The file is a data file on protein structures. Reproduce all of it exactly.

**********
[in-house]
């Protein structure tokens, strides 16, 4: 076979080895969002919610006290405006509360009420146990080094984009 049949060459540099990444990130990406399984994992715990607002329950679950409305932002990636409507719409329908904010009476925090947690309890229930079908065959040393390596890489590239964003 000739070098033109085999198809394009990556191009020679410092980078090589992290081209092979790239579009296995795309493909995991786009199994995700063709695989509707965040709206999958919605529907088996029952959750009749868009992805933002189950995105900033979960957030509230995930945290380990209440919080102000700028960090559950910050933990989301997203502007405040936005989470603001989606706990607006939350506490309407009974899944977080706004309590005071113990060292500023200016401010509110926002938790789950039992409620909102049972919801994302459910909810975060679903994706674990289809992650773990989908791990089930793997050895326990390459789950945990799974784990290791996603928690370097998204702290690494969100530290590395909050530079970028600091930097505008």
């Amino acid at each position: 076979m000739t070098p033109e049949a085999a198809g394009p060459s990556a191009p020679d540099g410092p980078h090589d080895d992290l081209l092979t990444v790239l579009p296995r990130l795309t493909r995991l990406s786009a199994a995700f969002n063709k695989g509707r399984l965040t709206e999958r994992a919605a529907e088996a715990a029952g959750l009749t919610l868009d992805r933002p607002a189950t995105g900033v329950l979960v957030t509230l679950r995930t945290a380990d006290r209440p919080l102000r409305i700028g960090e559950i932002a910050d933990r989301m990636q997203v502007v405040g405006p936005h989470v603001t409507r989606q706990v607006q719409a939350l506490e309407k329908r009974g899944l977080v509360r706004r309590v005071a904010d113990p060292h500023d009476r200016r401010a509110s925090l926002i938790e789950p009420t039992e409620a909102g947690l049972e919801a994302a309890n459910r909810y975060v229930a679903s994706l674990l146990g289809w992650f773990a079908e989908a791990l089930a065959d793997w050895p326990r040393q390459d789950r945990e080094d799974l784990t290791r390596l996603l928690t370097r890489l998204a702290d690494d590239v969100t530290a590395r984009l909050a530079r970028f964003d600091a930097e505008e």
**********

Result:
[in-house]
């Protein structure tokens, strides 16, 4: 076979080895969002919610006290405006509360009420146990080094984009 049949060459540099990444990130990406399984994992715990607002329950679950409305932002990636409507719409329908904010009476925090947690309890229930079908065959040393390596890489590239964003 000739070098033109085999198809394009990556191009020679410092980078090589992290081209092979790239579009296995795309493909995991786009199994995700063709695989509707965040709206999958919605529907088996029952959750009749868009992805933002189950995105900033979960957030509230995930945290380990209440919080102000700028960090559950910050933990989301997203502007405040936005989470603001989606706990607006939350506490309407009974899944977080706004309590005071113990060292500023200016401010509110926002938790789950039992409620909102049972919801994302459910909810975060679903994706674990289809992650773990989908791990089930793997050895326990390459789950945990799974784990290791996603928690370097998204702290690494969100530290590395909050530079970028600091930097505008």
């Amino acid at each position: 076979m000739t070098p033109e049949a085999a198809g394009p060459s990556a191009p020679d540099g410092p980078h090589d080895d992290l081209l092979t990444v790239l579009p296995r990130l795309t493909r995991l990406s786009a199994a995700f969002n063709k695989g509707r399984l965040t709206e999958r994992a919605a529907e088996a715990a029952g959750l009749t919610l868009d992805r933002p607002a189950t995105g900033v329950l979960v957030t509230l679950r995930t945290a380990d006290r209440p919080l102000r409305i700028g960090e559950i932002a910050d933990r989301m990636q997203v502007v405040g405006p936005h989470v603001t409507r989606q706990v607006q719409a939350l506490e309407k329908r009974g899944l977080v509360r706004r309590v005071a904010d113990p060292h500023d009476r200016r401010a509110s925090l926002i938790e789950p009420t039992e409620a909102g947690l049972e919801a994302a309890n459910r909810y975060v229930a679903s994706l674990l146990g289809w992650f773990a079908e989908a791990l089930a065959d793997w050895p326990r040393q390459d789950r945990e080094d799974l784990t290791r390596l996603l928690t370097r890489l998204a702290d690494d590239v969100t530290a590395r984009l909050a530079r970028f964003d600091a930097e505008e």